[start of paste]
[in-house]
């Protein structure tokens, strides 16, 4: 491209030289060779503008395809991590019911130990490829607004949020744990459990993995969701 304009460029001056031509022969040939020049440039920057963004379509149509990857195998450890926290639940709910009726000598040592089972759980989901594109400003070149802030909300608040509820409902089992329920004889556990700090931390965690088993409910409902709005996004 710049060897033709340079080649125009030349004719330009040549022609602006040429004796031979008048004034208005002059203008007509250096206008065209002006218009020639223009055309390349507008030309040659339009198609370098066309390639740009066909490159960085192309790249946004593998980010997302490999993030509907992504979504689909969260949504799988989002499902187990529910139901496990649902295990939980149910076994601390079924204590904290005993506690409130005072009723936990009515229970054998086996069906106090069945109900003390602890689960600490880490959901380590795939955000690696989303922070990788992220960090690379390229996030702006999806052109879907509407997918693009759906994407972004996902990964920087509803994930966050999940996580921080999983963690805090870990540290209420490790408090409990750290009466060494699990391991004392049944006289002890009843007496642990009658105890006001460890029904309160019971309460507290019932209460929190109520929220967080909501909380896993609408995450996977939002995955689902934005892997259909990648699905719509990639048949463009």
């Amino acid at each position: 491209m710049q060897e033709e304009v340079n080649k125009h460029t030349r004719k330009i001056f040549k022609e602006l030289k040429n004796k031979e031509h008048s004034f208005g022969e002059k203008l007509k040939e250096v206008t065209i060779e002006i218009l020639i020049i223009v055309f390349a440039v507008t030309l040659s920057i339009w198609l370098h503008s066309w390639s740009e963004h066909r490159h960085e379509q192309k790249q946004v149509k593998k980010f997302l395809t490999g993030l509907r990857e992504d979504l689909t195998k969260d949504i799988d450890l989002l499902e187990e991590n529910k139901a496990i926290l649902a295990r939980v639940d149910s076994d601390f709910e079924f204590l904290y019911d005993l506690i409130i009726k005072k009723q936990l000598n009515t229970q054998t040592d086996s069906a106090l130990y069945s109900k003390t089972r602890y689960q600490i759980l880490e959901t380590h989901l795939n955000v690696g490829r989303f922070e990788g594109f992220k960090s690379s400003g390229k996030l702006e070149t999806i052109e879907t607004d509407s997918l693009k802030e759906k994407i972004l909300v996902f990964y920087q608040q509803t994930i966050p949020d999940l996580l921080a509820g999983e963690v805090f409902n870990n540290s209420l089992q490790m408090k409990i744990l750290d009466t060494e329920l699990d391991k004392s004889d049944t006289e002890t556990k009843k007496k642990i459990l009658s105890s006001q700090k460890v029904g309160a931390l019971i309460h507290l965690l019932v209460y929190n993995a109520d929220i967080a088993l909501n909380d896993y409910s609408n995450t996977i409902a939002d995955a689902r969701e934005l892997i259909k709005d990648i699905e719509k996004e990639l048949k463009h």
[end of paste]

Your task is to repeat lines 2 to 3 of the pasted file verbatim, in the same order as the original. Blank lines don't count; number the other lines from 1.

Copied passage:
């Protein structure tokens, strides 16, 4: 491209030289060779503008395809991590019911130990490829607004949020744990459990993995969701 304009460029001056031509022969040939020049440039920057963004379509149509990857195998450890926290639940709910009726000598040592089972759980989901594109400003070149802030909300608040509820409902089992329920004889556990700090931390965690088993409910409902709005996004 710049060897033709340079080649125009030349004719330009040549022609602006040429004796031979008048004034208005002059203008007509250096206008065209002006218009020639223009055309390349507008030309040659339009198609370098066309390639740009066909490159960085192309790249946004593998980010997302490999993030509907992504979504689909969260949504799988989002499902187990529910139901496990649902295990939980149910076994601390079924204590904290005993506690409130005072009723936990009515229970054998086996069906106090069945109900003390602890689960600490880490959901380590795939955000690696989303922070990788992220960090690379390229996030702006999806052109879907509407997918693009759906994407972004996902990964920087509803994930966050999940996580921080999983963690805090870990540290209420490790408090409990750290009466060494699990391991004392049944006289002890009843007496642990009658105890006001460890029904309160019971309460507290019932209460929190109520929220967080909501909380896993609408995450996977939002995955689902934005892997259909990648699905719509990639048949463009």
């Amino acid at each position: 491209m710049q060897e033709e304009v340079n080649k125009h460029t030349r004719k330009i001056f040549k022609e602006l030289k040429n004796k031979e031509h008048s004034f208005g022969e002059k203008l007509k040939e250096v206008t065209i060779e002006i218009l020639i020049i223009v055309f390349a440039v507008t030309l040659s920057i339009w198609l370098h503008s066309w390639s740009e963004h066909r490159h960085e379509q192309k790249q946004v149509k593998k980010f997302l395809t490999g993030l509907r990857e992504d979504l689909t195998k969260d949504i799988d450890l989002l499902e187990e991590n529910k139901a496990i926290l649902a295990r939980v639940d149910s076994d601390f709910e079924f204590l904290y019911d005993l506690i409130i009726k005072k009723q936990l000598n009515t229970q054998t040592d086996s069906a106090l130990y069945s109900k003390t089972r602890y689960q600490i759980l880490e959901t380590h989901l795939n955000v690696g490829r989303f922070e990788g594109f992220k960090s690379s400003g390229k996030l702006e070149t999806i052109e879907t607004d509407s997918l693009k802030e759906k994407i972004l909300v996902f990964y920087q608040q509803t994930i966050p949020d999940l996580l921080a509820g999983e963690v805090f409902n870990n540290s209420l089992q490790m408090k409990i744990l750290d009466t060494e329920l699990d391991k004392s004889d049944t006289e002890t556990k009843k007496k642990i459990l009658s105890s006001q700090k460890v029904g309160a931390l019971i309460h507290l965690l019932v209460y929190n993995a109520d929220i967080a088993l909501n909380d896993y409910s609408n995450t996977i409902a939002d995955a689902r969701e934005l892997i259909k709005d990648i699905e719509k996004e990639l048949k463009h």